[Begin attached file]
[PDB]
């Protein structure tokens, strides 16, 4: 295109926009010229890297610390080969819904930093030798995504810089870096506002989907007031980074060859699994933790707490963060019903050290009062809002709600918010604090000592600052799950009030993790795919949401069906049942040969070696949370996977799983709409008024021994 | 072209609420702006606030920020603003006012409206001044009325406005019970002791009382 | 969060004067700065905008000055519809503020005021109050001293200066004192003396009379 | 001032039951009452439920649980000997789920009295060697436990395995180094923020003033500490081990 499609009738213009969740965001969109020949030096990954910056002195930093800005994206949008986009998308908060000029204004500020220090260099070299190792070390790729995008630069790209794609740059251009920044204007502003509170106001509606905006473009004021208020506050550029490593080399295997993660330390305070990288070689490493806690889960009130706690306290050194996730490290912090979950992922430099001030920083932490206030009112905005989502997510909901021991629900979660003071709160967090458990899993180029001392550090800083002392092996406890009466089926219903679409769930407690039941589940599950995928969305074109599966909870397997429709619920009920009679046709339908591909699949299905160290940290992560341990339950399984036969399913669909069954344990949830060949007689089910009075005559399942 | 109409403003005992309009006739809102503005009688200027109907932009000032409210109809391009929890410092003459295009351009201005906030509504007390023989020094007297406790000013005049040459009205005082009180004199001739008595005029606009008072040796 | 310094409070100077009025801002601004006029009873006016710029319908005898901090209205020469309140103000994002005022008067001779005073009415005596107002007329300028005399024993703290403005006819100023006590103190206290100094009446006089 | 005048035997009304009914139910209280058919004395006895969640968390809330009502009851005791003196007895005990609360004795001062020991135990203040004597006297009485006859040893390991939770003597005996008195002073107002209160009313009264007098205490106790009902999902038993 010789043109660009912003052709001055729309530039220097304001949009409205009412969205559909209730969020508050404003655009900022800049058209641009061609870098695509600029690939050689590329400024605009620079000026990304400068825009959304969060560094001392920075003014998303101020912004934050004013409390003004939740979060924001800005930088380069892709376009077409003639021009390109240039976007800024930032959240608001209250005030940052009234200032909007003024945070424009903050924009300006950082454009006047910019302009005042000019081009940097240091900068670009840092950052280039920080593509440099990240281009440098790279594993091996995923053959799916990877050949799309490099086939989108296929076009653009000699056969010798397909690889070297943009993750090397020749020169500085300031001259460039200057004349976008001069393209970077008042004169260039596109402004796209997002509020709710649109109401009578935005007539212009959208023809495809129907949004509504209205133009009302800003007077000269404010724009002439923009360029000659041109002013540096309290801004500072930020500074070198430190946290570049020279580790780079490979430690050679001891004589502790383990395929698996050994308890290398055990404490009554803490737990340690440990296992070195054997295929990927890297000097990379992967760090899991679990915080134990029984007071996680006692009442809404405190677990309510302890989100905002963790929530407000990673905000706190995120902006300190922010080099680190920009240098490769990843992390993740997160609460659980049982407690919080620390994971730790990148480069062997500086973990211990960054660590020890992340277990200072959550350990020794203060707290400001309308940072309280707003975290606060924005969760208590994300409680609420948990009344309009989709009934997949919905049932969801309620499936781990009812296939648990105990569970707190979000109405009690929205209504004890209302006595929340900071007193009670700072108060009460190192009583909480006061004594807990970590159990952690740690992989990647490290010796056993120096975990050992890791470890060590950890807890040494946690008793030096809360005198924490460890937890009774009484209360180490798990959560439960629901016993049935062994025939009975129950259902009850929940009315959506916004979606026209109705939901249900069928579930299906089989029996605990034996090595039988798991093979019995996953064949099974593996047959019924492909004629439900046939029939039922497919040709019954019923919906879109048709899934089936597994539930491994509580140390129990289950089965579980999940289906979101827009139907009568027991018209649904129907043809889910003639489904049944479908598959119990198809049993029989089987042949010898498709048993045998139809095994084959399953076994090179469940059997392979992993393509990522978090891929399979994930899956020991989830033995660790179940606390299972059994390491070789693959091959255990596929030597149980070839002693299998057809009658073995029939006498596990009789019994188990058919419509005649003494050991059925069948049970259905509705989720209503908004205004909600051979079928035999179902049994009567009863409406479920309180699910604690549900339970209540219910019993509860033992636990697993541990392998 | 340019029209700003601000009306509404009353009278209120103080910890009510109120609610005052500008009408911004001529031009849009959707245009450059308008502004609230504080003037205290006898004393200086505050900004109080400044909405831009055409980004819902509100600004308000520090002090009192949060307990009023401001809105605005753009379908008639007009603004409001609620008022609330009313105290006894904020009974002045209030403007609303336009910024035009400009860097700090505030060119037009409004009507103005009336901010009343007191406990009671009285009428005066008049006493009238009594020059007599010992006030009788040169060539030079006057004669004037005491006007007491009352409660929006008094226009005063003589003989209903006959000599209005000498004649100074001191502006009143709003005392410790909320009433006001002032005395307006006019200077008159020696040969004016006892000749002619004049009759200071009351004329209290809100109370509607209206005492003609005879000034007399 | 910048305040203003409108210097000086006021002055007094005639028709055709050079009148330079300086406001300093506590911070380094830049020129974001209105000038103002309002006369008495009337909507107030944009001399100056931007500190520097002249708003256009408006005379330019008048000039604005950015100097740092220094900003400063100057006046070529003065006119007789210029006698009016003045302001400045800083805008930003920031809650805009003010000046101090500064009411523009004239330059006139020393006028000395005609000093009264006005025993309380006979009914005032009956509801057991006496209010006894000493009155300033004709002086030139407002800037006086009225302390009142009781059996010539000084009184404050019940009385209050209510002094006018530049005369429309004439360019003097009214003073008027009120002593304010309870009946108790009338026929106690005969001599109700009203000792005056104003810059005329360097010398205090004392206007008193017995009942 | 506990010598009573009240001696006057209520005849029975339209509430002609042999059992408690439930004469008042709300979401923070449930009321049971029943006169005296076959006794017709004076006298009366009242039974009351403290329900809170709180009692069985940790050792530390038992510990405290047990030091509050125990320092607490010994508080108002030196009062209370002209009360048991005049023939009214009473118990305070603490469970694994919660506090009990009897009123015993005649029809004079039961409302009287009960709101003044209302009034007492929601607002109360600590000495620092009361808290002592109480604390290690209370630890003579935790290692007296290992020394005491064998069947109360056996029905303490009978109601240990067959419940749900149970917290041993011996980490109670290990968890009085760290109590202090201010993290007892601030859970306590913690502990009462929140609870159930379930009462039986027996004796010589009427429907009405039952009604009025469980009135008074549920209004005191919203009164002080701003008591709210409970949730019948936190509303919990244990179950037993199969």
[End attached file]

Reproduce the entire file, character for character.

[PDB]
């Protein structure tokens, strides 16, 4: 295109926009010229890297610390080969819904930093030798995504810089870096506002989907007031980074060859699994933790707490963060019903050290009062809002709600918010604090000592600052799950009030993790795919949401069906049942040969070696949370996977799983709409008024021994 | 072209609420702006606030920020603003006012409206001044009325406005019970002791009382 | 969060004067700065905008000055519809503020005021109050001293200066004192003396009379 | 001032039951009452439920649980000997789920009295060697436990395995180094923020003033500490081990 499609009738213009969740965001969109020949030096990954910056002195930093800005994206949008986009998308908060000029204004500020220090260099070299190792070390790729995008630069790209794609740059251009920044204007502003509170106001509606905006473009004021208020506050550029490593080399295997993660330390305070990288070689490493806690889960009130706690306290050194996730490290912090979950992922430099001030920083932490206030009112905005989502997510909901021991629900979660003071709160967090458990899993180029001392550090800083002392092996406890009466089926219903679409769930407690039941589940599950995928969305074109599966909870397997429709619920009920009679046709339908591909699949299905160290940290992560341990339950399984036969399913669909069954344990949830060949007689089910009075005559399942 | 109409403003005992309009006739809102503005009688200027109907932009000032409210109809391009929890410092003459295009351009201005906030509504007390023989020094007297406790000013005049040459009205005082009180004199001739008595005029606009008072040796 | 310094409070100077009025801002601004006029009873006016710029319908005898901090209205020469309140103000994002005022008067001779005073009415005596107002007329300028005399024993703290403005006819100023006590103190206290100094009446006089 | 005048035997009304009914139910209280058919004395006895969640968390809330009502009851005791003196007895005990609360004795001062020991135990203040004597006297009485006859040893390991939770003597005996008195002073107002209160009313009264007098205490106790009902999902038993 010789043109660009912003052709001055729309530039220097304001949009409205009412969205559909209730969020508050404003655009900022800049058209641009061609870098695509600029690939050689590329400024605009620079000026990304400068825009959304969060560094001392920075003014998303101020912004934050004013409390003004939740979060924001800005930088380069892709376009077409003639021009390109240039976007800024930032959240608001209250005030940052009234200032909007003024945070424009903050924009300006950082454009006047910019302009005042000019081009940097240091900068670009840092950052280039920080593509440099990240281009440098790279594993091996995923053959799916990877050949799309490099086939989108296929076009653009000699056969010798397909690889070297943009993750090397020749020169500085300031001259460039200057004349976008001069393209970077008042004169260039596109402004796209997002509020709710649109109401009578935005007539212009959208023809495809129907949004509504209205133009009302800003007077000269404010724009002439923009360029000659041109002013540096309290801004500072930020500074070198430190946290570049020279580790780079490979430690050679001891004589502790383990395929698996050994308890290398055990404490009554803490737990340690440990296992070195054997295929990927890297000097990379992967760090899991679990915080134990029984007071996680006692009442809404405190677990309510302890989100905002963790929530407000990673905000706190995120902006300190922010080099680190920009240098490769990843992390993740997160609460659980049982407690919080620390994971730790990148480069062997500086973990211990960054660590020890992340277990200072959550350990020794203060707290400001309308940072309280707003975290606060924005969760208590994300409680609420948990009344309009989709009934997949919905049932969801309620499936781990009812296939648990105990569970707190979000109405009690929205209504004890209302006595929340900071007193009670700072108060009460190192009583909480006061004594807990970590159990952690740690992989990647490290010796056993120096975990050992890791470890060590950890807890040494946690008793030096809360005198924490460890937890009774009484209360180490798990959560439960629901016993049935062994025939009975129950259902009850929940009315959506916004979606026209109705939901249900069928579930299906089989029996605990034996090595039988798991093979019995996953064949099974593996047959019924492909004629439900046939029939039922497919040709019954019923919906879109048709899934089936597994539930491994509580140390129990289950089965579980999940289906979101827009139907009568027991018209649904129907043809889910003639489904049944479908598959119990198809049993029989089987042949010898498709048993045998139809095994084959399953076994090179469940059997392979992993393509990522978090891929399979994930899956020991989830033995660790179940606390299972059994390491070789693959091959255990596929030597149980070839002693299998057809009658073995029939006498596990009789019994188990058919419509005649003494050991059925069948049970259905509705989720209503908004205004909600051979079928035999179902049994009567009863409406479920309180699910604690549900339970209540219910019993509860033992636990697993541990392998 | 340019029209700003601000009306509404009353009278209120103080910890009510109120609610005052500008009408911004001529031009849009959707245009450059308008502004609230504080003037205290006898004393200086505050900004109080400044909405831009055409980004819902509100600004308000520090002090009192949060307990009023401001809105605005753009379908008639007009603004409001609620008022609330009313105290006894904020009974002045209030403007609303336009910024035009400009860097700090505030060119037009409004009507103005009336901010009343007191406990009671009285009428005066008049006493009238009594020059007599010992006030009788040169060539030079006057004669004037005491006007007491009352409660929006008094226009005063003589003989209903006959000599209005000498004649100074001191502006009143709003005392410790909320009433006001002032005395307006006019200077008159020696040969004016006892000749002619004049009759200071009351004329209290809100109370509607209206005492003609005879000034007399 | 910048305040203003409108210097000086006021002055007094005639028709055709050079009148330079300086406001300093506590911070380094830049020129974001209105000038103002309002006369008495009337909507107030944009001399100056931007500190520097002249708003256009408006005379330019008048000039604005950015100097740092220094900003400063100057006046070529003065006119007789210029006698009016003045302001400045800083805008930003920031809650805009003010000046101090500064009411523009004239330059006139020393006028000395005609000093009264006005025993309380006979009914005032009956509801057991006496209010006894000493009155300033004709002086030139407002800037006086009225302390009142009781059996010539000084009184404050019940009385209050209510002094006018530049005369429309004439360019003097009214003073008027009120002593304010309870009946108790009338026929106690005969001599109700009203000792005056104003810059005329360097010398205090004392206007008193017995009942 | 506990010598009573009240001696006057209520005849029975339209509430002609042999059992408690439930004469008042709300979401923070449930009321049971029943006169005296076959006794017709004076006298009366009242039974009351403290329900809170709180009692069985940790050792530390038992510990405290047990030091509050125990320092607490010994508080108002030196009062209370002209009360048991005049023939009214009473118990305070603490469970694994919660506090009990009897009123015993005649029809004079039961409302009287009960709101003044209302009034007492929601607002109360600590000495620092009361808290002592109480604390290690209370630890003579935790290692007296290992020394005491064998069947109360056996029905303490009978109601240990067959419940749900149970917290041993011996980490109670290990968890009085760290109590202090201010993290007892601030859970306590913690502990009462929140609870159930379930009462039986027996004796010589009427429907009405039952009604009025469980009135008074549920209004005191919203009164002080701003008591709210409970949730019948936190509303919990244990179950037993199969």